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Seneca is getting trees from as far as Forest Service “stewardship” contract projects, collaborations between the timber industry, agency, and environmental groups, east of the Cascades, 150-200 miles away. These subsidies will attract more Senecas to Oregon. They already are helping other wood products businesses, like Bear Mountain Wood Pellet facility. Bear Mountain gets much of its wood from Seneca and received a state credit for its dryer, has exported pellets to Japan and shipped as far east as Massachusetts.

Highlighted recently in the national press and on an Anti-Biomass Incineration Campaign network conference call, in the Southeast U.S. the burgeoning biomass industry heralds the final stages of forest exploitation, punching in new, heavily subsidized, thoroughly poisoned tree farms, wood pellet facilities, and terminals for export to the United Kingdom. Although seemingly far from this dismal scenario yet, Oregon is on track to become the next Southeast.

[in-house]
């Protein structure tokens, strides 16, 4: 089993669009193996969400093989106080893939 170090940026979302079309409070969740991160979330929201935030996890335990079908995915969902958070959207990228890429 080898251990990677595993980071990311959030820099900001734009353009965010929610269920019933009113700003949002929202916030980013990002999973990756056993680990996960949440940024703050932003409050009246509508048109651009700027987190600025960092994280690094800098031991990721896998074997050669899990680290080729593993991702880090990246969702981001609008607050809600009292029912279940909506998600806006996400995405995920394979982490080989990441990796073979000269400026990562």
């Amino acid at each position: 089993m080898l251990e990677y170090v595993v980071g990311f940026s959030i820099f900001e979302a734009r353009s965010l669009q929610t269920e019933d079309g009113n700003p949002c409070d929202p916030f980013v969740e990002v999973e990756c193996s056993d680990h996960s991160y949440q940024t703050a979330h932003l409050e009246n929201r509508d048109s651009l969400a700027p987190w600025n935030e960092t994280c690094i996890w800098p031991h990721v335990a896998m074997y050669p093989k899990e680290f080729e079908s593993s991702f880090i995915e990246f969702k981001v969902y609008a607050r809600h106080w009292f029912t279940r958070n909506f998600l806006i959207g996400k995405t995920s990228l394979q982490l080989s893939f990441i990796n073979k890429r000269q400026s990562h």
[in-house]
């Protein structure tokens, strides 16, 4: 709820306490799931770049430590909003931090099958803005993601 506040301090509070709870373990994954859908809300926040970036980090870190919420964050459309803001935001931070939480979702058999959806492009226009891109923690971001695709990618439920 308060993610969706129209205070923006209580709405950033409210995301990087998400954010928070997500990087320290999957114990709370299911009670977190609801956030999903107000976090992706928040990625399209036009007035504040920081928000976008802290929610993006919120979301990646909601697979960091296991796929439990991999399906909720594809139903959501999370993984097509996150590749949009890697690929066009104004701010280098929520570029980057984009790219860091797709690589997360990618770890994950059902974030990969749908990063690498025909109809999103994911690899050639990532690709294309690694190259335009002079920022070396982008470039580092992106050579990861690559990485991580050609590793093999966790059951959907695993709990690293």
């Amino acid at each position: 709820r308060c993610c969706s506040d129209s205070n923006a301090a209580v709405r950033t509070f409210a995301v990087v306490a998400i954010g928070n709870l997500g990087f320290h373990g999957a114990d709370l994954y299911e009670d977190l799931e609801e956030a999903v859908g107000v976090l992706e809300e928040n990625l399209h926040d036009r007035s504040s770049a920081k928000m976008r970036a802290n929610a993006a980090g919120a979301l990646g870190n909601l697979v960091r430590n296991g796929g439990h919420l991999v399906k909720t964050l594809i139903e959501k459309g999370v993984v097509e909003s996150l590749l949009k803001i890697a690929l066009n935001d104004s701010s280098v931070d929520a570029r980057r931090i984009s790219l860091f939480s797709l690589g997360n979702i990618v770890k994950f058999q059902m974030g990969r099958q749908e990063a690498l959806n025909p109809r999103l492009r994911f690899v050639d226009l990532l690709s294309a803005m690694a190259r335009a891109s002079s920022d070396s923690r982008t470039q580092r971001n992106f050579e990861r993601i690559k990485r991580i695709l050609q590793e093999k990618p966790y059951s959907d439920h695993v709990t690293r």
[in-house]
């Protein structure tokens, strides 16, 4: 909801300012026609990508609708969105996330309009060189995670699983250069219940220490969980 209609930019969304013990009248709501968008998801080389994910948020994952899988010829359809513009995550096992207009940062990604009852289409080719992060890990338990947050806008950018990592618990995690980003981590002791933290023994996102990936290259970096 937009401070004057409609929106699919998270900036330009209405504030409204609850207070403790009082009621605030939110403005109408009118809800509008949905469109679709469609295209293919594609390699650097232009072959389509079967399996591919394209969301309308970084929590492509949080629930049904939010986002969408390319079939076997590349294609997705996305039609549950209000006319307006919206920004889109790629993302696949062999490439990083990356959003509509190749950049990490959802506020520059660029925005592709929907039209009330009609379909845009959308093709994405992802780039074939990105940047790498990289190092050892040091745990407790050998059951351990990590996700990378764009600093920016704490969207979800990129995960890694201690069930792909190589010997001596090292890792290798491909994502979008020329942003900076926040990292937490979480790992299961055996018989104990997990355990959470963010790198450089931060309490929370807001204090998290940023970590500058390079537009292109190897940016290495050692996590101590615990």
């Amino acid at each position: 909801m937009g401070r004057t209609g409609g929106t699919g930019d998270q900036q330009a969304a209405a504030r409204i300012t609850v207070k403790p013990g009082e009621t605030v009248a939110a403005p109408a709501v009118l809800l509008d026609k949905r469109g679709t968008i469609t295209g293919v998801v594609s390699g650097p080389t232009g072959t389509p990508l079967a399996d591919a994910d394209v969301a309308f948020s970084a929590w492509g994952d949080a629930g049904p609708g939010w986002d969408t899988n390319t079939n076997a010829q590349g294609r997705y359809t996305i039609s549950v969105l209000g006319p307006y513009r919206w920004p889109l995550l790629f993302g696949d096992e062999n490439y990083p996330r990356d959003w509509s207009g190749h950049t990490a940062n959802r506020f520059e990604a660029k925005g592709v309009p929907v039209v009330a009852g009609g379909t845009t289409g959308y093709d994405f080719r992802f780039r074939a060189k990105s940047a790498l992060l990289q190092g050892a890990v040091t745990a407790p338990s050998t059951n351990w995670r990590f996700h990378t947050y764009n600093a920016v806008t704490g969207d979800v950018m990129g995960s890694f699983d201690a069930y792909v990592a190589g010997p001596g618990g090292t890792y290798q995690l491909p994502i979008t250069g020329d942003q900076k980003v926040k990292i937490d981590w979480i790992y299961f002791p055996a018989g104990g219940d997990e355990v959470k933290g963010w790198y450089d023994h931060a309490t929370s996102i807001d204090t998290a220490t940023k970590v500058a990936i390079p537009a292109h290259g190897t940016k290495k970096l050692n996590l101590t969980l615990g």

Already manipulated like a third world country, Oregon suffers from increasing raw log and chip exports. According to Public Interest Forester and Director of Our Forests Roy Keene, heavily undervalued public old growth trees are chipped as “culls” because of rot or fire scars.

"Weak Oregon Forest Practice Rules and an untaxed timber industry are reducing the private forest to fiber suitable only for burning while putting more pressure on public forest to provide construction-grade trees," Keene explains. "What will be the effects of subsidized biomass fuel harvest be on our already contested forests?"